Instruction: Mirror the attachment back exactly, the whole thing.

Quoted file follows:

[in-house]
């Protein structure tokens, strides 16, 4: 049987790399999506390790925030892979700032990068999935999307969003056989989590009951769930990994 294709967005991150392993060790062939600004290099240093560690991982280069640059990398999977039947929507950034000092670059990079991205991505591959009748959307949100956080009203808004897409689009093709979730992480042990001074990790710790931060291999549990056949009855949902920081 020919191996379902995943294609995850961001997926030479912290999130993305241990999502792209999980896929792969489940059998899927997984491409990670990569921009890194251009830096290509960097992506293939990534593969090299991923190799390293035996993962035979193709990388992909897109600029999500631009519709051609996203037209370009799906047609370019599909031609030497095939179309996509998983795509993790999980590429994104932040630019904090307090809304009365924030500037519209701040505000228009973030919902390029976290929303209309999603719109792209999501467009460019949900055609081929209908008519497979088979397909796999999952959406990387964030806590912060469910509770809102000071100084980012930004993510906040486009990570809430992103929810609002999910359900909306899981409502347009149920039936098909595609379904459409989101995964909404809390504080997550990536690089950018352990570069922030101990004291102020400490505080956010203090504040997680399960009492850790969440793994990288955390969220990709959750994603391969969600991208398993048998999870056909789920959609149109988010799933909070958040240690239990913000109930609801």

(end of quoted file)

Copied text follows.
[in-house]
């Protein structure tokens, strides 16, 4: 049987790399999506390790925030892979700032990068999935999307969003056989989590009951769930990994 294709967005991150392993060790062939600004290099240093560690991982280069640059990398999977039947929507950034000092670059990079991205991505591959009748959307949100956080009203808004897409689009093709979730992480042990001074990790710790931060291999549990056949009855949902920081 020919191996379902995943294609995850961001997926030479912290999130993305241990999502792209999980896929792969489940059998899927997984491409990670990569921009890194251009830096290509960097992506293939990534593969090299991923190799390293035996993962035979193709990388992909897109600029999500631009519709051609996203037209370009799906047609370019599909031609030497095939179309996509998983795509993790999980590429994104932040630019904090307090809304009365924030500037519209701040505000228009973030919902390029976290929303209309999603719109792209999501467009460019949900055609081929209908008519497979088979397909796999999952959406990387964030806590912060469910509770809102000071100084980012930004993510906040486009990570809430992103929810609002999910359900909306899981409502347009149920039936098909595609379904459409989101995964909404809390504080997550990536690089950018352990570069922030101990004291102020400490505080956010203090504040997680399960009492850790969440793994990288955390969220990709959750994603391969969600991208398993048998999870056909789920959609149109988010799933909070958040240690239990913000109930609801």